Musaev believes the current regime is unlikely to voluntarily begin making reforms. He says Karimov is not willing to give up power and the only way that will happen is to change the whole political system.

“The political system needs to be dismantled,” Musaev said. “The regime is going to maintain itself only on [declarations of] the necessity to provide national and regional security. But objectively, this internal policy of using violence amid the absolute poverty of people will create a huge social base for terrorism. And it won’t be Islamic at all, just [take] one demographic factor — people who have no jobs. Karimov’s political regime is a complete failure.”

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‘Titanic Express’ reviewed in the Independent

Peter Stanford reviews Titanic Express, By Richard Wilson

From The Independent

Forgiveness is not a popular concept these days. Instead, we seek justice, compensation and, often, revenge when others have done us wrong. These were the immediate goals of Richard Wilson when his 27-year-old sister, Charlotte, was murdered by rebel gunmen in Burundi in December 2000. A VSO worker in neighbouring Rwanda, Charlotte had been travelling on a bus – the Titanic Express of the title – with her Burundian fianc’, Richard Ndereyimana, when the attack took place. As well as the couple, 20 other passengers were robbed, stripped and then killed in cold blood.

Titanic Express begins with an account of Wilson’s battle to find out how his sister died, and to bring the perpetrators to justice. Foreign Office officials and the Metropolitan police officers assigned to the case are among the obstacles he has to surmount. More than once, he contemplates commissioning someone with a gun in Burundi to do to Charlotte’s killers what they did to her.

As his investigation unfolds, however, Wilson makes contacts with other aid organisations in Burundi, foreign journalists and exiles from its corrupt political system and ethnic tensions between Tutsis and Hutus – the same animosities that caused the genocide in Rwanda in 1995. In the process, he becomes an expert on Burundian politics – a microcosm of the problems that continue to afflict parts of post-colonial Africa. Movingly, he goes beyond a desire for revenge to develop an understanding of why Charlotte’s killers did what they did. Yes, they were heartless murderers, but something had happened to make them like that. In violent, hopeless societies, everyone and everything is infected and degraded.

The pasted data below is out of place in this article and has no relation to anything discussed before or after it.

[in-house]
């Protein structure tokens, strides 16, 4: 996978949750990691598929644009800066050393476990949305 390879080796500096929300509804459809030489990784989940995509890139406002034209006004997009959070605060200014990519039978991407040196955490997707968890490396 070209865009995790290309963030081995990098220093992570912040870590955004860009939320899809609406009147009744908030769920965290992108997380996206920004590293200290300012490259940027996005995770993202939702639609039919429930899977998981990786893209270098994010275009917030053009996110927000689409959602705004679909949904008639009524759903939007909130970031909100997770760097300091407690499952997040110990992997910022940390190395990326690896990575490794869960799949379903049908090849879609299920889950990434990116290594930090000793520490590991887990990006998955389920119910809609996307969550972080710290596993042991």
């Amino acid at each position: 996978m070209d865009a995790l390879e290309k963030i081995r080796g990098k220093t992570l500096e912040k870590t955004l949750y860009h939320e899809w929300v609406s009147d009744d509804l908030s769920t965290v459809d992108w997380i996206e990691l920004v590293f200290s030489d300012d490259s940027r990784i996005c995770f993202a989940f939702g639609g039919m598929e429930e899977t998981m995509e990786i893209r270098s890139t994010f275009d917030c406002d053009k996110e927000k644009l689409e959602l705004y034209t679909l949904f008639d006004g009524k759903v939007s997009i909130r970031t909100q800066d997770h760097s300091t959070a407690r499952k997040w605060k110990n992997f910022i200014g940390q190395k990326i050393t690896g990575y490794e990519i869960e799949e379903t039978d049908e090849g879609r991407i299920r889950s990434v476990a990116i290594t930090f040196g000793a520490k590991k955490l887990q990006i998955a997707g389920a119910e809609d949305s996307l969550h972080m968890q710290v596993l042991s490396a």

It is not an easy personal journey. Wilson continues to struggle with a more primitive reaction even late in the book, when he meets a BBC World Service journalist from Burundi who has close links with the rebel group behind the attack. But his honesty carries the reader with him. Intimate books charting an individual’s quest only work if the author is prepared to show himself, warts and all. This Wilson does unflinchingly.

He also goes beyond the particular to ask broader questions about grief. It is a messy, painful, isolating experience that society today is reluctant to acknowledge or support. In his anguish, Wilson speaks to and for all who cannot easily put loss behind us and get on with life as if nothing has happened.